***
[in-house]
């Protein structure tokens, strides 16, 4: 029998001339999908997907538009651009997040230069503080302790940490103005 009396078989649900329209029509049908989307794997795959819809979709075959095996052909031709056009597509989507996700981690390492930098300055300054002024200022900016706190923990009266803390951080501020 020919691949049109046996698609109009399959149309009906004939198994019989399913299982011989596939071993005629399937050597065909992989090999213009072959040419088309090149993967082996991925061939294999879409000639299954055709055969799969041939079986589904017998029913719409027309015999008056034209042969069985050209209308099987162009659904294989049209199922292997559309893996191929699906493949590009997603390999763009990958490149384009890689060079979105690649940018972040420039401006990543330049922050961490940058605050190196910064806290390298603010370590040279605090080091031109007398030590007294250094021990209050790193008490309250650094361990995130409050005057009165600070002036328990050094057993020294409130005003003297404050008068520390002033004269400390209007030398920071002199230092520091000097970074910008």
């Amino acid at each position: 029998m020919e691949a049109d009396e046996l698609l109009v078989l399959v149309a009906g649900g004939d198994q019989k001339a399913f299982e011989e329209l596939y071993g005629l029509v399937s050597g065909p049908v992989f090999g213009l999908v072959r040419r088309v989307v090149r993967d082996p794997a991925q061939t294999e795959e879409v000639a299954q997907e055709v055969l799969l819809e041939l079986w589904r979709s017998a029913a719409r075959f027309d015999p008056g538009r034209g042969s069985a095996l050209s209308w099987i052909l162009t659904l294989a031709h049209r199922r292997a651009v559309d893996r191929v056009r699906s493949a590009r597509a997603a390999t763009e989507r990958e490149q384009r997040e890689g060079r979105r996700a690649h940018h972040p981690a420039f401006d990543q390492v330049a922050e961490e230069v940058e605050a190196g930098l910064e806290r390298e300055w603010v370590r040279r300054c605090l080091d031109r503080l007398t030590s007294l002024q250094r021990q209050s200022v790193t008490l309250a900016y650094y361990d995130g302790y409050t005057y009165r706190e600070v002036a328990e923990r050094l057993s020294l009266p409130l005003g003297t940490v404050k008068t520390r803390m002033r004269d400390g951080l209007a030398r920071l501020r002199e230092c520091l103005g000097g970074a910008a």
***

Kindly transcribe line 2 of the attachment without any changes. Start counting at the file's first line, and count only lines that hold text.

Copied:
């Protein structure tokens, strides 16, 4: 029998001339999908997907538009651009997040230069503080302790940490103005 009396078989649900329209029509049908989307794997795959819809979709075959095996052909031709056009597509989507996700981690390492930098300055300054002024200022900016706190923990009266803390951080501020 020919691949049109046996698609109009399959149309009906004939198994019989399913299982011989596939071993005629399937050597065909992989090999213009072959040419088309090149993967082996991925061939294999879409000639299954055709055969799969041939079986589904017998029913719409027309015999008056034209042969069985050209209308099987162009659904294989049209199922292997559309893996191929699906493949590009997603390999763009990958490149384009890689060079979105690649940018972040420039401006990543330049922050961490940058605050190196910064806290390298603010370590040279605090080091031109007398030590007294250094021990209050790193008490309250650094361990995130409050005057009165600070002036328990050094057993020294409130005003003297404050008068520390002033004269400390209007030398920071002199230092520091000097970074910008």